Ganges RiverMore individuals depend on the Ganges River in India than there are people in the United States. More than 400 million people live at the basin of the Ganges, making it one of the most important natural water resources in the world. A holy river in the Hindu faith, the Ganges River (or Ganga) is used to bathe, cook, wash clothes, conduct funerals and more. Entire businesses along the basin depend on the river, adding an economic dependence to it as well. Due to this immense usage, pollution has run rampant. The Ganga Action Parivar estimates that “2.9 billion liters of wastewater from sewage, domestic and industrial sources are dumped” in the river every single day. Pollution reduction in the river is a top priority to prevent hundreds of millions of Indians from facing water insecurity.

The World Bank Assists

In 2011, the World Bank targeted the Ganges River pollution issues by launching the National Ganga River Basin Project (or NGRBP). A $1 billion initiative, the NGRBP looked to create bank investments in the water sanitation department and develop better waste management control in India. While this did prove to be a step in the right direction, the Ganges still saw a rise in pollution. India’s inability to properly dispose of waste outpaced the World Bank’s project. After nine years, the World Bank looked to bolster its contribution to the fight to save the Ganges as more and more Indians were becoming sick. In June 2020, the Second Ganga River Basin Project received approval from World Bank directors despite the bank focusing on COVID-19, proving how dire the situation at the basin truly is. An 18-year commitment, this second NGRBP adds another $380 million to clean up the Ganges until 2038.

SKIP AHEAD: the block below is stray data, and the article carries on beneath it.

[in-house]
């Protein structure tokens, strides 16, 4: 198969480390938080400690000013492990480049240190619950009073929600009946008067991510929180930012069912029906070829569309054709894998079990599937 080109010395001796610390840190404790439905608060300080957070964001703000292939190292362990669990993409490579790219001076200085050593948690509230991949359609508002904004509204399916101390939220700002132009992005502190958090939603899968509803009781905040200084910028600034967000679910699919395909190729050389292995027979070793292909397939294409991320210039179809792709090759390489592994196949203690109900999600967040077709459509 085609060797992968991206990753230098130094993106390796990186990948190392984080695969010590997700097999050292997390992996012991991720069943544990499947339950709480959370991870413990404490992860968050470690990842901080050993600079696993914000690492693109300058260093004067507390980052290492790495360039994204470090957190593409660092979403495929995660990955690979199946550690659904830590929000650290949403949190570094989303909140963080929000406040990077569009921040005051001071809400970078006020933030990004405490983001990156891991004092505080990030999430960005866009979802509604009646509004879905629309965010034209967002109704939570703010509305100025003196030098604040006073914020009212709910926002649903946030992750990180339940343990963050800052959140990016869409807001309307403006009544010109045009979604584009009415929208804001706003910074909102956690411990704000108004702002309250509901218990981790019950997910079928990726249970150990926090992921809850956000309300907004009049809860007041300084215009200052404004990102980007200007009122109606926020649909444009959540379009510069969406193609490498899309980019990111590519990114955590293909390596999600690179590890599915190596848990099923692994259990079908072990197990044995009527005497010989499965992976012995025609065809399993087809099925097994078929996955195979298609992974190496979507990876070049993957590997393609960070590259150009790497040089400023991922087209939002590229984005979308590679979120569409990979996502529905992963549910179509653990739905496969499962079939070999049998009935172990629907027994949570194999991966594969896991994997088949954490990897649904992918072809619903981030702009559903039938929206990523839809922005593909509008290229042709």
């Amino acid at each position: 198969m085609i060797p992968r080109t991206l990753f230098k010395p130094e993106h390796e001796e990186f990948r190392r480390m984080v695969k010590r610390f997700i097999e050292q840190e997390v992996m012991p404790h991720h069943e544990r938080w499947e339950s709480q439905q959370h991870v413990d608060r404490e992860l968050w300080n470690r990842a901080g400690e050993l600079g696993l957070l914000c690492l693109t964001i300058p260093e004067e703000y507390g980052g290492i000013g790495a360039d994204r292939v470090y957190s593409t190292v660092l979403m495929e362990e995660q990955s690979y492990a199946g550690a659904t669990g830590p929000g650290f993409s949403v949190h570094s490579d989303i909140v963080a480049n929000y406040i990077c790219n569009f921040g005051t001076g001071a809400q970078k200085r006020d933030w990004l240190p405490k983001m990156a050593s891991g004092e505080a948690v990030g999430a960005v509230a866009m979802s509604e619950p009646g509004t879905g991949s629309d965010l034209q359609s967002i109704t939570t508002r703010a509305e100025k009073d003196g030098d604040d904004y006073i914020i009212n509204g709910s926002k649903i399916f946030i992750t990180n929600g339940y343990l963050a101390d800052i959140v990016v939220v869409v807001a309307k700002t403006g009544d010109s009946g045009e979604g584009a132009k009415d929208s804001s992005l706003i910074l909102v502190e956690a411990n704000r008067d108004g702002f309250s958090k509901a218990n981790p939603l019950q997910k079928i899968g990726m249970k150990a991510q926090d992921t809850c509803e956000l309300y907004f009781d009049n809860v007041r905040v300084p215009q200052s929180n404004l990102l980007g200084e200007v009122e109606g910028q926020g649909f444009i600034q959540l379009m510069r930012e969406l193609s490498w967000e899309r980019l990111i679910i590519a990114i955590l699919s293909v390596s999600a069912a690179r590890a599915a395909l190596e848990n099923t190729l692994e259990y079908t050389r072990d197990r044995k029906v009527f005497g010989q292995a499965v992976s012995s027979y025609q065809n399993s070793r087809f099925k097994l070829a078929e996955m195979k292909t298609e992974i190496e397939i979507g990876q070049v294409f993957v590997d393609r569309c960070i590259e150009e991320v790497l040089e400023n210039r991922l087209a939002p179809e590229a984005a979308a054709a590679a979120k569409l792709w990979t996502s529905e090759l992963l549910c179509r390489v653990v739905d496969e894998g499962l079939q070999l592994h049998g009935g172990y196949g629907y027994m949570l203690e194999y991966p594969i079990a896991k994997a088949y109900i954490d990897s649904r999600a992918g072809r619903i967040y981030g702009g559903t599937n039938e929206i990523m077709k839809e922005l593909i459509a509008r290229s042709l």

Ganga Action Parivar’s Impact

Along with international help from the World Bank, India also made pollution control a national issue. An array of agencies have come about in India centered around the purification of the Ganges. For over a decade, the Ganga Action Parivar (GAP) has taken a diplomatic approach to fight water pollution. Through communication with government officials, media outlets and fundraising, the GAP looks to bring awareness to the issue and demand action from within India. In 2016, the GAP launched the National Ganga Rights Act and began asking for support for it. The act detailed how there are both natural environmental and human rights on the line with the continued pollution of the Ganges River. More than just a body of water, the Ganges is an epicenter of religion, prosperity and life. Creating a natural rights act helps to ensure that action will mobilize to protect the water resource and that is exactly what the GAP has set out to do.